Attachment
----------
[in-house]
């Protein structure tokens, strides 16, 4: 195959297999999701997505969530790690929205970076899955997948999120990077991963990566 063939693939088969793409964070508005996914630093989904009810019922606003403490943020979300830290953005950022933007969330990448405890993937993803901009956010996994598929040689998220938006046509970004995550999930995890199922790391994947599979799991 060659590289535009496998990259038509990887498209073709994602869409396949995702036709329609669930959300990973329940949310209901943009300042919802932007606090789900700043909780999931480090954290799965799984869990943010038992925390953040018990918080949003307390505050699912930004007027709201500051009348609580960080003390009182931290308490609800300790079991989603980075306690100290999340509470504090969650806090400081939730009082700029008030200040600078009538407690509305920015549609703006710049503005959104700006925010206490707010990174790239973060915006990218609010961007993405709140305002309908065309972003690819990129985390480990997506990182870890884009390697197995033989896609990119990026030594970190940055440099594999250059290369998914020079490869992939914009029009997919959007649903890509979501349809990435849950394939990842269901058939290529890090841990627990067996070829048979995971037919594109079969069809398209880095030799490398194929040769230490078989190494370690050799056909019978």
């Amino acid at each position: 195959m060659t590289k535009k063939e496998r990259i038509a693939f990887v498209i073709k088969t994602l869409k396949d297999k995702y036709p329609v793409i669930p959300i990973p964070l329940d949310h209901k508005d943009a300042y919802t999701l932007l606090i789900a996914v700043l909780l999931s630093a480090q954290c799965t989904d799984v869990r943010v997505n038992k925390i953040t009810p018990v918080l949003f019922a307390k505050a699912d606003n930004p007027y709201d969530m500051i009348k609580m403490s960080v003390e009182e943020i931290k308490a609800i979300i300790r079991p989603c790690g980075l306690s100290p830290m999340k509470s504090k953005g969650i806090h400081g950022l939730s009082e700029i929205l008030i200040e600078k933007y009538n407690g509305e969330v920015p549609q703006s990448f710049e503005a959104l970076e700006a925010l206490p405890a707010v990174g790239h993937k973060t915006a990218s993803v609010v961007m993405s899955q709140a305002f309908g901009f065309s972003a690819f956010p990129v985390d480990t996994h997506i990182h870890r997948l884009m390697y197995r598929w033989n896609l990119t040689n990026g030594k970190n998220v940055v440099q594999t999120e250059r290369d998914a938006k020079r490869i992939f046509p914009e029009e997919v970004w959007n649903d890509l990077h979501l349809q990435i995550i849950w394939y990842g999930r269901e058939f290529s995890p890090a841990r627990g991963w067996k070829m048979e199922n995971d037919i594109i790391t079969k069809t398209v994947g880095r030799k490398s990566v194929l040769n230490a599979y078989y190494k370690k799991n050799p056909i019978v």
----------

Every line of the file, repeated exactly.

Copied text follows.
[in-house]
């Protein structure tokens, strides 16, 4: 195959297999999701997505969530790690929205970076899955997948999120990077991963990566 063939693939088969793409964070508005996914630093989904009810019922606003403490943020979300830290953005950022933007969330990448405890993937993803901009956010996994598929040689998220938006046509970004995550999930995890199922790391994947599979799991 060659590289535009496998990259038509990887498209073709994602869409396949995702036709329609669930959300990973329940949310209901943009300042919802932007606090789900700043909780999931480090954290799965799984869990943010038992925390953040018990918080949003307390505050699912930004007027709201500051009348609580960080003390009182931290308490609800300790079991989603980075306690100290999340509470504090969650806090400081939730009082700029008030200040600078009538407690509305920015549609703006710049503005959104700006925010206490707010990174790239973060915006990218609010961007993405709140305002309908065309972003690819990129985390480990997506990182870890884009390697197995033989896609990119990026030594970190940055440099594999250059290369998914020079490869992939914009029009997919959007649903890509979501349809990435849950394939990842269901058939290529890090841990627990067996070829048979995971037919594109079969069809398209880095030799490398194929040769230490078989190494370690050799056909019978």
């Amino acid at each position: 195959m060659t590289k535009k063939e496998r990259i038509a693939f990887v498209i073709k088969t994602l869409k396949d297999k995702y036709p329609v793409i669930p959300i990973p964070l329940d949310h209901k508005d943009a300042y919802t999701l932007l606090i789900a996914v700043l909780l999931s630093a480090q954290c799965t989904d799984v869990r943010v997505n038992k925390i953040t009810p018990v918080l949003f019922a307390k505050a699912d606003n930004p007027y709201d969530m500051i009348k609580m403490s960080v003390e009182e943020i931290k308490a609800i979300i300790r079991p989603c790690g980075l306690s100290p830290m999340k509470s504090k953005g969650i806090h400081g950022l939730s009082e700029i929205l008030i200040e600078k933007y009538n407690g509305e969330v920015p549609q703006s990448f710049e503005a959104l970076e700006a925010l206490p405890a707010v990174g790239h993937k973060t915006a990218s993803v609010v961007m993405s899955q709140a305002f309908g901009f065309s972003a690819f956010p990129v985390d480990t996994h997506i990182h870890r997948l884009m390697y197995r598929w033989n896609l990119t040689n990026g030594k970190n998220v940055v440099q594999t999120e250059r290369d998914a938006k020079r490869i992939f046509p914009e029009e997919v970004w959007n649903d890509l990077h979501l349809q990435i995550i849950w394939y990842g999930r269901e058939f290529s995890p890090a841990r627990g991963w067996k070829m048979e199922n995971d037919i594109i790391t079969k069809t398209v994947g880095r030799k490398s990566v194929l040769n230490a599979y078989y190494k370690k799991n050799p056909i019978v």